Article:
• Measel J.W. Jr. The effect of lymphatic pump on the immune response: preliminary studies on the antibody response to pneumococcal polysaccharide assayed by bacterial agglutination and passive hemagglutination. J Am Osteopath Assoc. 1982, 82:28-31.
  • Morris B. The hepatic and intestinal contributions to the thoracic duct lymph. Q J Exp Physiol Cogn Med Sci. 1956, 41:318-325.
  • Noll D.R., Degenhardt B.F., Morely T.F., Blais F.X., Hortos K.A., Hensel K., Johnson J.C., Pasta D.J., Stoll T. Efficasy of osteopathic manipulation as an adjunctive therapy for hospitalizedpatients with pneumonia: a randomized controlled trial. Osteopath Med Prim Care. 2010; 4:2.
  • Noll D.R., Shores J.H., Gamber R.G., Herron K.M. and Swift J. Jr. Benefits of osteopathic manipulative treatment for hospitalized elderly patients with pneumonia. J Am Osteopath Assoc. 2000, 100:776-782.
  • Olszewski W.L. The lymphatic system in body homeostasis: physiological conditions. Lymphat Res Biol. 2003, 1:11-21.
  • Pabst R. and Binns R.M. In vivo labeling of the spleen and mesenteric lymph nodes with fluorescein isothiocyanate for lymphocyte migration studies. Immunology. 1981, 44:321-329.
  • Prajapti P., Shah P., King H.H., Williams A.Jr., Desai P. and Downey H.F. Lymphatic pump treatment increases thoracic duct lymph flow in conscious dogs with edema due to constriction of the inferior vena cava. Lymphat Res Biol. 2010, 8:149-154.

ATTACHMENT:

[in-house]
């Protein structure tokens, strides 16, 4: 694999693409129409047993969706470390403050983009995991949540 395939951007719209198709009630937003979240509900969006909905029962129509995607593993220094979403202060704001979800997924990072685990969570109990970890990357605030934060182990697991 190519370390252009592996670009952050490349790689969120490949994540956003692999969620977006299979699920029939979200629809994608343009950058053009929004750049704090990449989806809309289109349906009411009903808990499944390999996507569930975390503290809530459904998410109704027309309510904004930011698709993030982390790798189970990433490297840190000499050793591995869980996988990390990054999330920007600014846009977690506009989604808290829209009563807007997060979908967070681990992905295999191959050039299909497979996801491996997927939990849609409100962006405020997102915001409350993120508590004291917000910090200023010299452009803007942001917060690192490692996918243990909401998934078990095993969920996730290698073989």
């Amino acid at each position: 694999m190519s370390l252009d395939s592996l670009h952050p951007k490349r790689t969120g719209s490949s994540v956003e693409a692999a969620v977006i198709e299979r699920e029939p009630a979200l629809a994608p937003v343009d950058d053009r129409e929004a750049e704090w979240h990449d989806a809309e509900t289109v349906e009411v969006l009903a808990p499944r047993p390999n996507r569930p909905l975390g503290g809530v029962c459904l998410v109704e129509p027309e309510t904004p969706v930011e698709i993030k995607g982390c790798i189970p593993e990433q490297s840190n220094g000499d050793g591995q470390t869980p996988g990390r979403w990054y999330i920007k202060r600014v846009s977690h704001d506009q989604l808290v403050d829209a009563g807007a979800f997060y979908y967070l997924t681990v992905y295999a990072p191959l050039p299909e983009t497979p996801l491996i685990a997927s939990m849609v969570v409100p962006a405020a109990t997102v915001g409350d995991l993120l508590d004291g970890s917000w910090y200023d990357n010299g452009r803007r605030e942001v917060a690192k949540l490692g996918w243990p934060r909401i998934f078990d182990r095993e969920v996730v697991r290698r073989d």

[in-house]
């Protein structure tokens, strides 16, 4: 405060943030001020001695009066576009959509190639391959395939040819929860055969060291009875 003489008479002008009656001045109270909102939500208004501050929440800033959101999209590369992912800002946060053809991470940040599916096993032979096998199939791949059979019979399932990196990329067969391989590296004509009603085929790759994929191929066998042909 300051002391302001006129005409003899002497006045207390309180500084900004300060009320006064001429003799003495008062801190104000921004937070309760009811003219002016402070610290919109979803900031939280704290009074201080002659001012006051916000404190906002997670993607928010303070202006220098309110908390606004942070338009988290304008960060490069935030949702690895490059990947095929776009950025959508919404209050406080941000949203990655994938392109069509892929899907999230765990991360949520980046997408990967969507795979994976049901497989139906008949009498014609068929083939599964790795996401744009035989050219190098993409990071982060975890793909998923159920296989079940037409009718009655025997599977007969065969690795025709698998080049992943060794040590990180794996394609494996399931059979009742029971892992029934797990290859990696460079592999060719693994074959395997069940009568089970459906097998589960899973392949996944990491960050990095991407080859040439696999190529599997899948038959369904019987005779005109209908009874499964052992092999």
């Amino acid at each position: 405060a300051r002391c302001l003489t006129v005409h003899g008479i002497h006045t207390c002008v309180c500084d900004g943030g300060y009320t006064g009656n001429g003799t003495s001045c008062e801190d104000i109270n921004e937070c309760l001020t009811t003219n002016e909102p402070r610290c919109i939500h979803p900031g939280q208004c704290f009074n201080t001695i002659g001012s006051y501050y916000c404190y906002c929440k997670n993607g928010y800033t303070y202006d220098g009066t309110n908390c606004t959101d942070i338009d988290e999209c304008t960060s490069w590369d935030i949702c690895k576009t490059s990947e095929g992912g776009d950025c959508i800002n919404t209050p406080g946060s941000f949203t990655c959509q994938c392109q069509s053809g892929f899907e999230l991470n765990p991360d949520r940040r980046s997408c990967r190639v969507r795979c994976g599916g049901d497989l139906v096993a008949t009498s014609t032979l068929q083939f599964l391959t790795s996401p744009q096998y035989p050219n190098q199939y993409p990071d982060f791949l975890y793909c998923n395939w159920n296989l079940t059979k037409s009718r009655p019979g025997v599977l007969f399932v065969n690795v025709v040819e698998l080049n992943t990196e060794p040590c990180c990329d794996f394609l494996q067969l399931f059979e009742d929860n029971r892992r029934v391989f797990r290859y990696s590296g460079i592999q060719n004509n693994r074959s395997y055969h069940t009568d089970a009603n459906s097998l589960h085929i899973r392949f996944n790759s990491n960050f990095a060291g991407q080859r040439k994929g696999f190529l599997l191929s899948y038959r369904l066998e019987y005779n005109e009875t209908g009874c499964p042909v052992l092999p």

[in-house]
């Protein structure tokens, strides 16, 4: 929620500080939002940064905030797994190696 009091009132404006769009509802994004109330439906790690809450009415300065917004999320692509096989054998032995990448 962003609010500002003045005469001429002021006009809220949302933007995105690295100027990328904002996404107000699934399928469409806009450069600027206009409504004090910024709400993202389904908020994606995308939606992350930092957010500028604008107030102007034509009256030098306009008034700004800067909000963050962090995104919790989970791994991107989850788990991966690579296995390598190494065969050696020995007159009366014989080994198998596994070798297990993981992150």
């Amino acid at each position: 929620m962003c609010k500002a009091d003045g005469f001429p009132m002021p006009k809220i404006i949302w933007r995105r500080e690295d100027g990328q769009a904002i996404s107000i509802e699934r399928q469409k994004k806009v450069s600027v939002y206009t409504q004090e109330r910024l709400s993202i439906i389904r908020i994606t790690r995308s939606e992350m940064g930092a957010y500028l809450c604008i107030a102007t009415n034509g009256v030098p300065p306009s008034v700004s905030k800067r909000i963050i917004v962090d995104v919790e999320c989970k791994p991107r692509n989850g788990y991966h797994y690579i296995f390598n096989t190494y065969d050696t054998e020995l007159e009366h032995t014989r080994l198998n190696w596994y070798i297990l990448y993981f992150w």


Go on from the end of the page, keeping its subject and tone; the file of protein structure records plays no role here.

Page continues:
• Seffinger M.A., King H.H., Ward R.C., Jones J.M. III, and Rogers F.J. Osteopathic philosophy. In: R.C. Ward ed. Foundations for Osteopathic Medicine, 2nd ed. Philadelphia, PA:Lippincott Williams & Wilkins; 2003:3-12.
  • Smith M.e. and Ford W.L. The recirculating lymphocytes pool of the rat: a systematic description of the migratory behaviour of recirculating lymphocytes. Immunology. 1983. 49:83-94.
  • Swartz M.A. The physiology of the lymphatic system. Adv Drug Deliv Rev. 2001, 50:3-20.
  • Walkowski S., Sing M., Puertas J., Pate M., Goodrum K. and Benencia F. Osteopathic manipulative therapy induces early plasma cytokine release and mobilization of a population of blood dendritic cells.  PloS One. 2014, 9:e90132.
  • Wallace E., McPartland J.M., Jones J.M. III, Kuchera M.L., Buser B.R. Lymphatic system: lymphatic manipulative techniques. In: R. Ward ed. Foundations for Osteopathic Medicine, 2nd ed. Philadelphia, PA:Lippincott Williams & Wilkins; 2003:1056-1077.